Things are a bit trickier for indoor events. If the event hall or room has an adequate number of windows, you can use window light. Alternatively, you can make use of reflected light.

Indoor events with natural lights can also be a curse to work with as they can cause extreme dynamic range issues for camera sensors. So the photographer will need to decide which to expose correctly. And that takes a lot more thinking effort and careful composition choices to make it work.

Festivals, whether music or community fairs are all pretty much outdoors. As they start in the morning and the light transitions from long shadows to harsh over light then again to long shadows. The event photographer will need to be constantly making adjustments to their shooting style and settings to present a consistent look to the marketing team.

Mixing artificial light with natural ambient light is recommended to give you a degree of control in moderating the shadow lines and quality of light.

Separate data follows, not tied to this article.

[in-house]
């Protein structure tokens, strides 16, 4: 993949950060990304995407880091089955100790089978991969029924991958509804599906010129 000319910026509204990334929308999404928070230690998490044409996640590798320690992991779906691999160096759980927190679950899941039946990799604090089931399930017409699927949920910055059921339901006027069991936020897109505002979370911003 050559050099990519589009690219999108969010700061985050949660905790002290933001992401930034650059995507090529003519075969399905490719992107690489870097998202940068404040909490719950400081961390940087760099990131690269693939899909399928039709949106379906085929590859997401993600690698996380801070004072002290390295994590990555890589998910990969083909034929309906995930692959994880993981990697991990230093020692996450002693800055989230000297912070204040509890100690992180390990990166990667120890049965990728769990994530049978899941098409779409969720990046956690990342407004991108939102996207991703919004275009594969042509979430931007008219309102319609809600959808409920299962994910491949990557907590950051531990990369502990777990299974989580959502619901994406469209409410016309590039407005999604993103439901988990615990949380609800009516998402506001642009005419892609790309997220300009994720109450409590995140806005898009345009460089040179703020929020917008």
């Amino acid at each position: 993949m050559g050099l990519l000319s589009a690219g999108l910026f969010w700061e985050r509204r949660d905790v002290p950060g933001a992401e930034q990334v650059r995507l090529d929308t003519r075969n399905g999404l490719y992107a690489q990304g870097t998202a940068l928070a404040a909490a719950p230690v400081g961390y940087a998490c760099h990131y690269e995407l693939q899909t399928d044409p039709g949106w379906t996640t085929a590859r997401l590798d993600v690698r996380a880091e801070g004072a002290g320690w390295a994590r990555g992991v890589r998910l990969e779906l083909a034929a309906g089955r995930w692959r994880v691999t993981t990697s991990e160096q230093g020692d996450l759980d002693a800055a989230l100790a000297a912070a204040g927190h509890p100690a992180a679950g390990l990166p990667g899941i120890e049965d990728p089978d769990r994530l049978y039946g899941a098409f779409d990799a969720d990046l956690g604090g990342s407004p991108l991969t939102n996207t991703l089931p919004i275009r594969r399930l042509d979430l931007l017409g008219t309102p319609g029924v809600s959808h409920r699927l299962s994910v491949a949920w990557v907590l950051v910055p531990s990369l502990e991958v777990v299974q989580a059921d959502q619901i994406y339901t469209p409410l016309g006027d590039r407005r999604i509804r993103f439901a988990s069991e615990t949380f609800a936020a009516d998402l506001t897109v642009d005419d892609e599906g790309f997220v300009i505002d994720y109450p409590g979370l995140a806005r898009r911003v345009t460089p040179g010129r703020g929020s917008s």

Event photography can appear easy at first glance in well lit outdoor events but when you get down to the detail it requires a great understanding of direction, quality, intensity and how to have some control of your subject.

Creatively use Dapple light in Landscape photography

Timing and some luck using dapple light in landscape photos

Image of Landscape Dapple natural light

Have you seen the light in a different way now?

You’ve come this far, which means you’ve probably picked up a thing or two about natural light and its various applications in photography.

And that’s great. Truly.

As without light there is no photography.

But it’s only just the first step. To truly master the use of natural light you have to go out and practice. It’s when you practice consistently that you’ll be able to fully understand how light affects photography, that knowledge is truly liberating for photographers.

So, don’t be afraid to head out, even if the weather turns on you. Remember, there’s no bad light, only suitable light. Examine the light, figure out what scene is perfectly suited to it, and create a masterpiece.

“Master light, master photography”

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2021-10-20T10:20:26+11:00